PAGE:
In Murmansk on Wednesday 15th September 2010 Norway and the Russian Federation signed a treaty concerning the maritime delimitation and cooperation in the Barents Sea and the Arctic Ocean. The disputed territory covered 175,000 square km (67,600 sq miles), an area mainly in the Barents Sea between proven petroleum reserves on the Russian and Norwegian sides.

The treaty marks the end of a long process that started in 1970. The breakthrough in the negotiations was made public during President Medvedev’s visit to Norway on 27 April this year, when the Norwegian and Russian foreign ministers signed a joint statement announcing that the two countries’ negotiating delegations had reached preliminary agreement on delimitation.

At a news conference President Dmitri A. Medvedev of Russia said: “I believe this will open the way for many joint projects, especially in the area of energy” . The Norwegian prime minister, Jens Stoltenberg, said it showed good will in the face of rising international anxiety over who controls the Arctic seabed, which by some estimates contains a quarter of the world’s undiscovered fossil fuels.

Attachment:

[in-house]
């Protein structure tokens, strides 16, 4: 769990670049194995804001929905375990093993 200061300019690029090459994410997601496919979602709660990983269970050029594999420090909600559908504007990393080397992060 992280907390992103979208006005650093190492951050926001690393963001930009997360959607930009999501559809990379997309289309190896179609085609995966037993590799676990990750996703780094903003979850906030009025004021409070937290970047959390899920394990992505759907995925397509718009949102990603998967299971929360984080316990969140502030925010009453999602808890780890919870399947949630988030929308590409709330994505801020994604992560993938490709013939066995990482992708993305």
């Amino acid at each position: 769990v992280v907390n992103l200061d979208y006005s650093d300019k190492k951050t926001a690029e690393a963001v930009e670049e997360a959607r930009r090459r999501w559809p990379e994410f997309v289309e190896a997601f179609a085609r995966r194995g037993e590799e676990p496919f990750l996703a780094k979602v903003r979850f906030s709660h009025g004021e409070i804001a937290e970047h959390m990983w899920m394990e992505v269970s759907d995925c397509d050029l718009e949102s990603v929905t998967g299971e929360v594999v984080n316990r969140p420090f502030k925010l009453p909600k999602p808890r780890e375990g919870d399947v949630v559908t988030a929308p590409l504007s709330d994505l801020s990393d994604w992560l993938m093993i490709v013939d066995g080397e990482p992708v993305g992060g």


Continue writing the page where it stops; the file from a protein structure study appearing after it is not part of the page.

In the treaty two Annexes are included.
Annex I sets rules about fisheries matters. According to article 4 Annex I the Norwegian-Russian Joint Fisheries Commission shall continue to consider improved monitoring and control measures with respect to jointly managed fish stocks.

Annex II deals with the Unitisation Agreement on commercial exploitation of transboundary hydrocarbon deposits in the Barents Sea and the Arctic Ocean. Article 1 under 11 obligates each Party to ensure inspection of hydrocarbon installations located on its continental shelf and hydrocarbon activities carried out thereon. In case of a disagreement about the Unitisation Agreement in article 1 Annex "Each Party shall appoint one arbitrator, and the two arbitrators so appointed shall elect a third arbitrator, who shall be the Chairperson. The Chairperson shall not be a national of or habitually reside in Norway or the Russian Federation. If either Party fails to appoint an arbitrator within three months of a request to do so, either Party may request that the President of the International Court of Justice make the appointment. The same procedure shall apply if, within one month of the appointment of the second arbitrator, the third arbitrator has not been elected." (article 3 under 2 Annex II).

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